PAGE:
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Four Year Old Left Blind After She Caught A Severe Case Of The Flu—Her Parents Have A Message: Get Your Child Vaccinated

A 4-year-old Iowa girl was blinded and nearly died after catching the flu, according to a report—and her parents said doctors don’t know if she will ever see again. Jade DeLucia, who didn’t receive a flu shot this season, got sick a few days before Christmas and spent nearly two weeks in the intensive care unit at the University of Iowa Stead Family Children’s Hospital.

Jade DeLucia’s mother took her to the hospital on Christmas Eve when her fever became dangerously high.

www.gofundme.com

“I looked down at her and her eyes were in the back of her head,” Jade’s mom Amanda Phillips told NBC News. The four-year-old spent more than two weeks in the hospital, her mom said, and developed a disease called encephalopathy, a swelling of the brain that caused her to lose her vision.

This encephalopathy complication is not just relatively rare, it’s very, very rare; .21 per million is about 1 in 5 million.

www.gofundme.com

Doctors told Phillips they won’t know if her daughter’s vision loss is permanent for six months. “She is lucky to be alive,” one of her doctors, Theresa Czech, told CNN last week. “She’s a little fighter. And I think she’s super lucky.”

The parents rushed Jade to the hospital — where she began to have a seizure, they told the New York Post.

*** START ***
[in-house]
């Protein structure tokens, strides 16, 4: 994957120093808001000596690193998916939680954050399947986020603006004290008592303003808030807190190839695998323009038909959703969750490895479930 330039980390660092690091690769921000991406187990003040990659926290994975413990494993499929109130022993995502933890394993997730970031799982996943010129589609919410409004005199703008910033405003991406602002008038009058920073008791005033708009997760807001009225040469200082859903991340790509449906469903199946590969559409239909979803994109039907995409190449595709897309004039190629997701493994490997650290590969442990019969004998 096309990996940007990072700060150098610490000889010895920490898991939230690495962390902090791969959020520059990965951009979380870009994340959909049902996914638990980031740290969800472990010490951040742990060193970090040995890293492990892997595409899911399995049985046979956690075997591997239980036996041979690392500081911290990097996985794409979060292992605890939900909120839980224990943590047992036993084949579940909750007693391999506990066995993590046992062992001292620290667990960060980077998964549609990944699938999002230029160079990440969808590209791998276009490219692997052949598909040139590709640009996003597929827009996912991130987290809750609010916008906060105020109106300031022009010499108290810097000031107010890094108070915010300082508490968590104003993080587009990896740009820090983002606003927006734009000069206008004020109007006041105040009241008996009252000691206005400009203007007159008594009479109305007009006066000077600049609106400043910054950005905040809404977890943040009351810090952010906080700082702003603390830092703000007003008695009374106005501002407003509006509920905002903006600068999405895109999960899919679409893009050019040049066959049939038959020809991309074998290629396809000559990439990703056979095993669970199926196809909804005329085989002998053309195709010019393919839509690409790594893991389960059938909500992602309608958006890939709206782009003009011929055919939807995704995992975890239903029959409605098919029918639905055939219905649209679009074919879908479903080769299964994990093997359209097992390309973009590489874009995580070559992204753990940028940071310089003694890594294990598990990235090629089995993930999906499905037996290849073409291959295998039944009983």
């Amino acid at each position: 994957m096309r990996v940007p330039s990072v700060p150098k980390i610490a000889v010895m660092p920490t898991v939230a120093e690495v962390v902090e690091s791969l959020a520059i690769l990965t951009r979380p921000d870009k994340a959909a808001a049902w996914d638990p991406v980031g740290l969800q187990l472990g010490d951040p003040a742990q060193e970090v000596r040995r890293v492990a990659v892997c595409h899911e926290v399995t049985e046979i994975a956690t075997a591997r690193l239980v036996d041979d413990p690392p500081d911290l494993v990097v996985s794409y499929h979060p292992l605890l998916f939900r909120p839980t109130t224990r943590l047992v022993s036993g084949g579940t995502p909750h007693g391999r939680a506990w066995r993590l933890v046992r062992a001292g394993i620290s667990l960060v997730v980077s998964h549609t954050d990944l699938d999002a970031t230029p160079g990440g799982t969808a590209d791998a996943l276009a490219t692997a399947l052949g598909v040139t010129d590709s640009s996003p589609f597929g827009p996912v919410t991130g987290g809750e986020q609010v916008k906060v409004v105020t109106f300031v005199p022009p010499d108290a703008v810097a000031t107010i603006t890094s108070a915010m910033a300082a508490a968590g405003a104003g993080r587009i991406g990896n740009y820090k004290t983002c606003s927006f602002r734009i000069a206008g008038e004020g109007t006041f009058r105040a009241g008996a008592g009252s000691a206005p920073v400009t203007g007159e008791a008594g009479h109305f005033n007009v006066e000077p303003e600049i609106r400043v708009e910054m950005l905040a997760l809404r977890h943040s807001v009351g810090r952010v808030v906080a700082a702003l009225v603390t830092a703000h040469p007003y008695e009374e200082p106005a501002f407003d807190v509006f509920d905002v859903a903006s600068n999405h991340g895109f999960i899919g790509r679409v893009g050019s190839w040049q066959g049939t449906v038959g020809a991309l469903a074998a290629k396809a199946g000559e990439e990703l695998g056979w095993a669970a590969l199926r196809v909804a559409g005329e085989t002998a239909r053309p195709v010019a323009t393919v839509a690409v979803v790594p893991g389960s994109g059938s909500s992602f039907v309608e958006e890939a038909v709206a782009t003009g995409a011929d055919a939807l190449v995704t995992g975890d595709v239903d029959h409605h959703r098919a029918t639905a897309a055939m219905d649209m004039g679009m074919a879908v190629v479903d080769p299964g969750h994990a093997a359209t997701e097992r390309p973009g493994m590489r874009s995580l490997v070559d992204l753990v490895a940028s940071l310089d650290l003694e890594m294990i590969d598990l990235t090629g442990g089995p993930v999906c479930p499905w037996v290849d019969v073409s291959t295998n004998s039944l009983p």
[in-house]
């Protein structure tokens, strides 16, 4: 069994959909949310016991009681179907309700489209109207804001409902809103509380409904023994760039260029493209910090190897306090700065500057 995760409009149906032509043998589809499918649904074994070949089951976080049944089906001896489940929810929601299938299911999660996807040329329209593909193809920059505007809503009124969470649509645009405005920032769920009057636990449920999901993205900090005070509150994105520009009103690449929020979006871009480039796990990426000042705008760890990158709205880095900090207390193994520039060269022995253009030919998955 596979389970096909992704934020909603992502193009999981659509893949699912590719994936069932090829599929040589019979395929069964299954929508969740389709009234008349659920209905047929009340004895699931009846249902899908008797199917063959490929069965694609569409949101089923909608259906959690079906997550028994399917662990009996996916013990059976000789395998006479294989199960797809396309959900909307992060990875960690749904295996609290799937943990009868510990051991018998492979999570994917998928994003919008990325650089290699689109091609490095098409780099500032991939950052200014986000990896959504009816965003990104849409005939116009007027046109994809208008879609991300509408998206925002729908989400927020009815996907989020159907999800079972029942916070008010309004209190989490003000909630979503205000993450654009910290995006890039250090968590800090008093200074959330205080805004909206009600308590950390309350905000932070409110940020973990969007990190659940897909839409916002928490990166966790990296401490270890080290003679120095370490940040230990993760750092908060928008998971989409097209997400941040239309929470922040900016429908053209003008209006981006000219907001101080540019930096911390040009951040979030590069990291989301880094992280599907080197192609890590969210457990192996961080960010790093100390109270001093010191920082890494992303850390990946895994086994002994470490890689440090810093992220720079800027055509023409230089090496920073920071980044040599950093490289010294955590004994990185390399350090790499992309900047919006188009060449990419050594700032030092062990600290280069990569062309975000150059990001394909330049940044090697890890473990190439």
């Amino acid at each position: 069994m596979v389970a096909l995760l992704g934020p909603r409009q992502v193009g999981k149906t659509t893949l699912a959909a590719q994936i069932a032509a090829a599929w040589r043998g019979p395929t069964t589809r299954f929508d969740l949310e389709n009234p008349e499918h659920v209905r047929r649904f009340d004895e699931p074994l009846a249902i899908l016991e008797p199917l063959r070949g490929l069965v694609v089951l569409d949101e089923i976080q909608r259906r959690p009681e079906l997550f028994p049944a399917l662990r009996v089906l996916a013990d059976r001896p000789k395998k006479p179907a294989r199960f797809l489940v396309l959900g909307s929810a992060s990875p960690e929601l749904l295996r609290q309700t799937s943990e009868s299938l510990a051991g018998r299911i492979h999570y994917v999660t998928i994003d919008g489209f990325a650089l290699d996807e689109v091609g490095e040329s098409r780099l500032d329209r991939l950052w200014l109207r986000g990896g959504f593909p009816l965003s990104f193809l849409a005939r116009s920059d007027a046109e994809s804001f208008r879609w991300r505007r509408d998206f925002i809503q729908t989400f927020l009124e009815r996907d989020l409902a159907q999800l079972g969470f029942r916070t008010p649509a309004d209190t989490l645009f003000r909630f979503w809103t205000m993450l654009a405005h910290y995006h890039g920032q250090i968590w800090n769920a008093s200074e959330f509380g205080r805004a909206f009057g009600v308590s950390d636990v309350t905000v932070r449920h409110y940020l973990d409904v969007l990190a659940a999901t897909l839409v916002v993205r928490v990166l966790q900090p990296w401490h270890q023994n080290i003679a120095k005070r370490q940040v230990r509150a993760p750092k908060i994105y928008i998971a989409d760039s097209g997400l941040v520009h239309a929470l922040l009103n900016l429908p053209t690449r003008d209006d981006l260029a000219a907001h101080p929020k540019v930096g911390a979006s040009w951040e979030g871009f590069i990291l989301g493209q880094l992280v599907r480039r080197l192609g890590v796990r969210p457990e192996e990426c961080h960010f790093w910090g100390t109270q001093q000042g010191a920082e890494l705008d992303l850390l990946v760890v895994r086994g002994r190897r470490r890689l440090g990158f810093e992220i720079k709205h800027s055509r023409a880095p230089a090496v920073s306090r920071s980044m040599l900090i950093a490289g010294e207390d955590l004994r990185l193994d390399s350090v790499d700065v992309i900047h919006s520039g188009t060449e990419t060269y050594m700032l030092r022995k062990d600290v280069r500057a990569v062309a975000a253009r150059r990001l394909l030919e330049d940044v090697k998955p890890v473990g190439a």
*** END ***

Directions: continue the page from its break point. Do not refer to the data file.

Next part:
Amanda Phillips facebook.com

Jade began to feel ill Dec. 19. Her symptoms progressed until the morning of Christmas Eve, when her dad Stephen DeLucia went to check on her and found her in bed unresponsive, with her body burning hot, the outlet reported. “I was like, ‘We have to go. We have to go to the emergency room. This isn’t right. Something’s not right with her,” mom Amanda Phillips recalled.

On Christmas Day, they found out Jade was suffering from encephalopathy.

Amanda Phillips facebook.com

“They said she had significant brain damage. They said our child might not ever wake up, and if she did, she might not ever be the same,” Phillips said. Czech, a pediatric neurologist, diagnosed Jade with acute necrotizing encephalopathy, or ANE, a type of encephalopathy usually caused by a viral infection. She prescribed steroids to help with the swelling in her brain.

Eventually, on Jan. 1, Jade woke up and began to get gradually better over the next few days.

Amanda Phillips facebook.com